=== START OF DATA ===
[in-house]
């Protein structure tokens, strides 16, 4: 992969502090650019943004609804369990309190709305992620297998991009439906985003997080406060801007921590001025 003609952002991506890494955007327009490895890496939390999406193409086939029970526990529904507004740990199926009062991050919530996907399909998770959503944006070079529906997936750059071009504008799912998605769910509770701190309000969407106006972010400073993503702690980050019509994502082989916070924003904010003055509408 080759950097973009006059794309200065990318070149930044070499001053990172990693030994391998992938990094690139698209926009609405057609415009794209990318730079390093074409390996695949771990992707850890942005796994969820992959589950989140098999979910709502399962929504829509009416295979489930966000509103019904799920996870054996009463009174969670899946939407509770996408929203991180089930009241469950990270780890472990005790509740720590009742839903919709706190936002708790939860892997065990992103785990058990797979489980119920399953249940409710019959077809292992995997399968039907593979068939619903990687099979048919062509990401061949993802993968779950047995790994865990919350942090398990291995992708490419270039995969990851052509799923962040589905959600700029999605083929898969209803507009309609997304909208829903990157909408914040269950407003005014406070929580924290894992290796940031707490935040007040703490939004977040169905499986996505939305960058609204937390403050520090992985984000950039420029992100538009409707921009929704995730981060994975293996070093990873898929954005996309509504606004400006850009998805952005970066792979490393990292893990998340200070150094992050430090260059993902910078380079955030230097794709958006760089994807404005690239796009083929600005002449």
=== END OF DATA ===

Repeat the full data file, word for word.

[in-house]
């Protein structure tokens, strides 16, 4: 992969502090650019943004609804369990309190709305992620297998991009439906985003997080406060801007921590001025 003609952002991506890494955007327009490895890496939390999406193409086939029970526990529904507004740990199926009062991050919530996907399909998770959503944006070079529906997936750059071009504008799912998605769910509770701190309000969407106006972010400073993503702690980050019509994502082989916070924003904010003055509408 080759950097973009006059794309200065990318070149930044070499001053990172990693030994391998992938990094690139698209926009609405057609415009794209990318730079390093074409390996695949771990992707850890942005796994969820992959589950989140098999979910709502399962929504829509009416295979489930966000509103019904799920996870054996009463009174969670899946939407509770996408929203991180089930009241469950990270780890472990005790509740720590009742839903919709706190936002708790939860892997065990992103785990058990797979489980119920399953249940409710019959077809292992995997399968039907593979068939619903990687099979048919062509990401061949993802993968779950047995790994865990919350942090398990291995992708490419270039995969990851052509799923962040589905959600700029999605083929898969209803507009309609997304909208829903990157909408914040269950407003005014406070929580924290894992290796940031707490935040007040703490939004977040169905499986996505939305960058609204937390403050520090992985984000950039420029992100538009409707921009929704995730981060994975293996070093990873898929954005996309509504606004400006850009998805952005970066792979490393990292893990998340200070150094992050430090260059993902910078380079955030230097794709958006760089994807404005690239796009083929600005002449």